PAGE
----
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So this is Christmas ... and Nets will be traveling

It’s the biggest day of the NBA regular season: Christmas Day. It’s when the top teams play from noon to night. This year, it will feature the Knicks and 76ers, Celtics and Bucks, a marquee game between the Grizzlies and Warriors. And the Nets who won last year’s big game with a buzzer-beating James Harden-to-Nic Claxton alley-oop will be ... on the road to Cleveland.

Really, the hottest team in the NBA — winners of eight straight, 12 of their last 13, 19 of 26 under Jacque Vaughn — don’t get no respect? Nope and the reasoning is simple; when the NBA’s schedule-makers were putting things together in the summer, the Brooklyn Nets were, in a word, a mess. Kevin Durant had asked for a trade, asked that his head coach and GM be fired and it seemed like the best player in the NBA (do not @ me! I have receipts!) would be playing elsewhere. Not to mention, Kyrie Irving, then in between controversies, appeared like he might be headed to L.A. Ben Simmons was rehabbing from back surgery. Not a lot of marquee potential there.

All of that was eventually resolved in the Nets’ favor, but the NBA doesn’t change the schedule. Its TV rights holders might change games, but the schedule is sacrosanct. The U.S. Postal Service takes more days off for weather than the NBA! Too bad. As our Chris Milholen noted after the Nets dominated the Bucks in Brooklyn...

Durant, whose teams have played every Christmas — even if he hasn’t — since 2009, admitted this week that he is the culprit.

“Yeah, I’m probably responsible for us not planning on Christmas with what went on this summer,” Durant acknowledged this week. “But hey, it is what it is. We play on the 26th, that’s close enough.”

So instead of playing, they’ll be flying ... to Cleveland on Christmas night for another big game against the Cavaliers. Ho Ho ... No.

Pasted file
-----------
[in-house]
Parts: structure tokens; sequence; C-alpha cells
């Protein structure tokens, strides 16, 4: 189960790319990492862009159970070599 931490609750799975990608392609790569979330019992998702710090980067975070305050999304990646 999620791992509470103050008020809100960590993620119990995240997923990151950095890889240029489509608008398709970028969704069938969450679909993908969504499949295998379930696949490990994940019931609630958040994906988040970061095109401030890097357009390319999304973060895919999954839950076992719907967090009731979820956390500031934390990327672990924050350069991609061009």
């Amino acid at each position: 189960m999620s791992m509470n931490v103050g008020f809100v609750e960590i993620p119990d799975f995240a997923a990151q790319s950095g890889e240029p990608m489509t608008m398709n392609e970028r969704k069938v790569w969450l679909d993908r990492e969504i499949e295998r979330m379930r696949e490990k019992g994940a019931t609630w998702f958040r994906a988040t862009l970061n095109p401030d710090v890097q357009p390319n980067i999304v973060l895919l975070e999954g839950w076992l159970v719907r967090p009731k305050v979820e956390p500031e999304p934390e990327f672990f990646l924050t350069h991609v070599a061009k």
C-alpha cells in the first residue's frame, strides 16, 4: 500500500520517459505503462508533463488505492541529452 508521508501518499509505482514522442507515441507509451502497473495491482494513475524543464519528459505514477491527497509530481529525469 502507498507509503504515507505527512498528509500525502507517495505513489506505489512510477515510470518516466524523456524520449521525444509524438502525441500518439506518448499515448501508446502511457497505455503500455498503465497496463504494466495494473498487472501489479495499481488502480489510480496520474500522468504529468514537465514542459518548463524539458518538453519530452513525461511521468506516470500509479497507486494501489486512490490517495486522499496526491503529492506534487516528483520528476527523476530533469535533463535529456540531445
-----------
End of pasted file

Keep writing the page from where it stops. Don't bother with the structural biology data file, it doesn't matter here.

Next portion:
As Brian Lewis writes Saturday, “it’s easy to see why NBA schedule makers passed on putting the Nets on Christmas Day. They couldn’t have foreseen the turnaround that’s taken place.”

It doesn’t matter now of course, but as KD said, there was an obvious big game that could have been.

“Knicks-Nets would’ve been a great Christmas Day matchup,” Durant said. “Especially with how the Knicks are playing and the way we’re playing right now, I feel like that would be the perfect matchup on Christmas. Hopefully, we get that going forward.”

So, we’ll have to wait till next year (or January 28, the next time the two New York teams will battle. It’s Gregg Popovich’s birthday if you’re looking for a holiday.)

So with the day free till the plane departs for Ohio at night, Lewis asked the Nets players what they were doing on Christmas.

“Just be with my girl, man, my girl and my dogs,” Simmons told The Post. “That’s about it. No real plans.

“I mean, I love my job, so [being away from family] comes with it,” Simmons, a native of Melbourne, Australia, said. “And the times you get to play on Christmas Day, those are [huge]. When I was growing up, I used to watch the Christmas Day games, so it’s a lot of fun.”

Edmond Sumner talked about his plans. He’s also for chillin’.

“But our [Sunday night] flight is late, so I get to chill at the crib,” Sumner told Lewis. “It’ll be good just to be able to relax. I’m not going to be able to see my [extended] family, but just chill with the wife.”

Nic Claxton’s family will fly up from South Carolina and Joe Harris’ clan from Florida. Yuta Watanabe said Christmas isn’t a big day in Japan. The big Winter holiday is January 1, New Year’s Day. The Nets don’t play then either but will take on the Spurs at Barclays the next night.

Yes, they (and us) would rather see them in a big holiday game, but as of now, there’s enough Christmas cheer emanating from what’s gone on recently to suffice.